You can help lower your risk of CAD-related events
Coronary artery disease, or CAD, is a heart condition that may be more common than you think.
More than 370,000 PEOPLE DIE FROM CAD, the most common heart disease in the US, each year.
Up to 8.5 MILLION PEOPLE ARE AFFECTED BY PAD, and about 75% are not even aware of it.
Simply put, CAD is the hardening of arteries, usually caused by the buildup of plaque, around the heart, and there are a number of risk factors that contribute to it. “High blood pressure, high cholesterol, diabetes, smoking, and obesity are the major modifiable risk factors, and the risk factors you can't control include age and family history," says Dr. Sanjum Sethi, a cardiologist at Columbia University Medical Center.
Peripheral artery disease (PAD) occurs when arteries away from the heart, including those that deliver blood to the arms and legs, harden in a similar fashion to CAD, and there is a strong correlation between the two.
“When somebody is at risk for depositing plaques, they deposit plaques in more than one area of the body. So often, if you have CAD, you are at increased risk for having PAD."
Dr. Sanjum Sethi
In people with CAD or PAD, cholesterol, white blood cells, and other substances build up inside damaged artery walls, forming plaque. It's similar to the sludge inside of pipes. As you can imagine, this makes it difficult for blood to travel through these arteries, reducing essential blood flow to the heart. In CAD, this can cause symptoms like chest pain, shortness of breath, and even blood clots. “When I talk to patients, I'm very interested in how much functional activity they are able to do, such as walking around and other daily activities, without getting tired or winded. This is important in terms of understanding whether they have [the] disease and how significant it is," says Dr. Sethi.
Blood clots are a cause for concern for people with CAD or PAD because there is a risk that plaques will rupture inside the artery. Once this happens, your body's blood clotting response is triggered, and a clot forms around the ruptured plaque. For people with CAD, this blood clot can block blood flow to your heart, causing a heart attack, or break off and travel to your brain, causing a stroke. With PAD, a blood clot can form in an artery of the limbs, such as the leg, causing pain or a more serious event that requires amputation. These are serious consequences—some of which can lead to death—all of which can be avoided.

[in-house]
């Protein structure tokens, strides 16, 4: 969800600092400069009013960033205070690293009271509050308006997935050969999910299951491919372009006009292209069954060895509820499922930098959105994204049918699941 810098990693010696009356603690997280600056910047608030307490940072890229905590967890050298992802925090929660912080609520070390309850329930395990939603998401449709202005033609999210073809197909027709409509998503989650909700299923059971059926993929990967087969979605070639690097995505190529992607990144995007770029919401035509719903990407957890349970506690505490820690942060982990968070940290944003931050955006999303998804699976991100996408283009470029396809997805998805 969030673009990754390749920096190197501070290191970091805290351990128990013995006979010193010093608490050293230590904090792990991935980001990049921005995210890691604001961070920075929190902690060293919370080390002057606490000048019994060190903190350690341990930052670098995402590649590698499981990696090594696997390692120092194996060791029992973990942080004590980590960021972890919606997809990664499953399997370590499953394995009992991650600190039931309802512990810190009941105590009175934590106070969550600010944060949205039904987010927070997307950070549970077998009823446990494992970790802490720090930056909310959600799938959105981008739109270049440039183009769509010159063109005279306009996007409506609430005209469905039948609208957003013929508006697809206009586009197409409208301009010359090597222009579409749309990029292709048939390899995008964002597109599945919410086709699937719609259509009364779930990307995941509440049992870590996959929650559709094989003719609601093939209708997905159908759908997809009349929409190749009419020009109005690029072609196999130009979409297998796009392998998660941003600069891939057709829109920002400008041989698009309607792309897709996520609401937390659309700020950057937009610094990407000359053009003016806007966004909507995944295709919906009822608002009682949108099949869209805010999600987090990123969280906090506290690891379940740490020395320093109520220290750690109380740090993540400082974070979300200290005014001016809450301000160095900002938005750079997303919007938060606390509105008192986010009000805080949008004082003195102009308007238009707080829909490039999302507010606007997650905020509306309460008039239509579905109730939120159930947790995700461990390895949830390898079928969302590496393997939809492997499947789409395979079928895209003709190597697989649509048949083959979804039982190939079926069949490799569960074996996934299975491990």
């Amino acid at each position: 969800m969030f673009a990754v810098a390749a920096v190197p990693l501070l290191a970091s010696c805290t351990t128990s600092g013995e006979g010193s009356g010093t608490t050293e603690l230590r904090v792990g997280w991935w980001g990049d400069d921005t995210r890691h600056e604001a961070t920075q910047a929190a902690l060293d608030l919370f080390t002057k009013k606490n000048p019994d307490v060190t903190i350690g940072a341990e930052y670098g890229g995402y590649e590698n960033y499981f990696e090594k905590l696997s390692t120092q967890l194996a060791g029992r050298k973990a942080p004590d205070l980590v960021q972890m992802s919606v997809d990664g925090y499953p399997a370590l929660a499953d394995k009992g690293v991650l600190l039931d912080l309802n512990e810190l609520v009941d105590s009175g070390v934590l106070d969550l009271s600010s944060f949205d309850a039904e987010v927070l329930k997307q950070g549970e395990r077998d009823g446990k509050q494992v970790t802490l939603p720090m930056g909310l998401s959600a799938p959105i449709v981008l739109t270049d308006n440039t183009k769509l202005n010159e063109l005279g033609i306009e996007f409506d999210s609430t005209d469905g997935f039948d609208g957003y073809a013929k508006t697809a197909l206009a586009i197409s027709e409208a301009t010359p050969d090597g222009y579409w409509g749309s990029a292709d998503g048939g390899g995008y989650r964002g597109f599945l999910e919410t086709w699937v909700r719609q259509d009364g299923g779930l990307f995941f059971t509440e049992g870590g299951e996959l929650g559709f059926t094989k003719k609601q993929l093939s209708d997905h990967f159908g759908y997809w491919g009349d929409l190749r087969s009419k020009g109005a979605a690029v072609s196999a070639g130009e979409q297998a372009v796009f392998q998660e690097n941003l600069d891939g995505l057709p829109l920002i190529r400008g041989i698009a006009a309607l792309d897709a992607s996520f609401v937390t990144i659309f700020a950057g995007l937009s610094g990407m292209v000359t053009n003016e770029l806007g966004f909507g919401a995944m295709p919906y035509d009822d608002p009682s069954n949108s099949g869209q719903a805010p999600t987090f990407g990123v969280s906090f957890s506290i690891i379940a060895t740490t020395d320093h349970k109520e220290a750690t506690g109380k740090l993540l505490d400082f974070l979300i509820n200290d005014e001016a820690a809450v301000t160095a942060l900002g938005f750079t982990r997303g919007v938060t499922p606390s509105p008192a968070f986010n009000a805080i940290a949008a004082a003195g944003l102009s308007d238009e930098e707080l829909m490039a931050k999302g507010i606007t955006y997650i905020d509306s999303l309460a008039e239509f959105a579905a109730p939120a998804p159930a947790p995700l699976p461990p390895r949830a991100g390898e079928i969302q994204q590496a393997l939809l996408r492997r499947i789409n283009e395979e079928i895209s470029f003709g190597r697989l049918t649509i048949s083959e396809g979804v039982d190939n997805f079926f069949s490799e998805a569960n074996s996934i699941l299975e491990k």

If you've been diagnosed with CAD or PAD or a had a stent procedure or bypass surgery, keep an eye out for symptoms:
- Chest pain
- Shortness of breath
- Heart fluttering, pounding or racing
- Nausea or vomiting
- Leg cramping, numbness, weakness, or coldness
- Sores on toes, or legs
- Change in hair/nail growth on legs or feet
- Change in color or shine on skin of legs
- No pulse or weak pulse in legs or feet
- Erectile dysfunction in men
These risk factors cause damage and inflammation to the artery wall, increasing the chance of a blood clot
Even if you don't experience symptoms, you can still be at risk—especially if you've been diagnosed with CAD, had a heart attack, or received a stent or bypass procedure.
“I use all of the risk factors to understand what a patient's risk is, and based on that, we come up with a treatment plan—whether it be medical, surgical, or invasive—that is tailored to them."
Dr. Sanjum Sethi
There are several procedures that can help restore blood flow in a blocked artery. These include angioplasty, stent implantation, and coronary artery bypass graft surgery (CABG). Angioplasty opens a blocked artery by inflating a tiny balloon inside the blockage. Stent implantation permanently props open a blocked artery with a tiny wire mesh tube that is placed during an angioplasty. CABG reroutes blood around a completely blocked artery using a blood vessel from another part of your body. These procedures may be life-saving, but they do not fix you for good, and you are still at risk even if a heart attack or stent procedure happened a while ago.
Once you have an event like a heart attack or stent procedure, your doctor will likely put you on a treatment plan that includes several medications. These medications may include anticoagulants, or blood thinners, which help prevent blood clots from forming. Another medication is antiplatelets that, like aspirin, keep platelets from sticking together. Many people take aspirin as a blood thinner, but it may not be enough. A large study of almost 40,000 people showed that even though more than half were taking aspirin, the number of heart attacks, strokes, and cardiovascular deaths more than doubled over a two-year period.*
*According to data from the REACH Registry.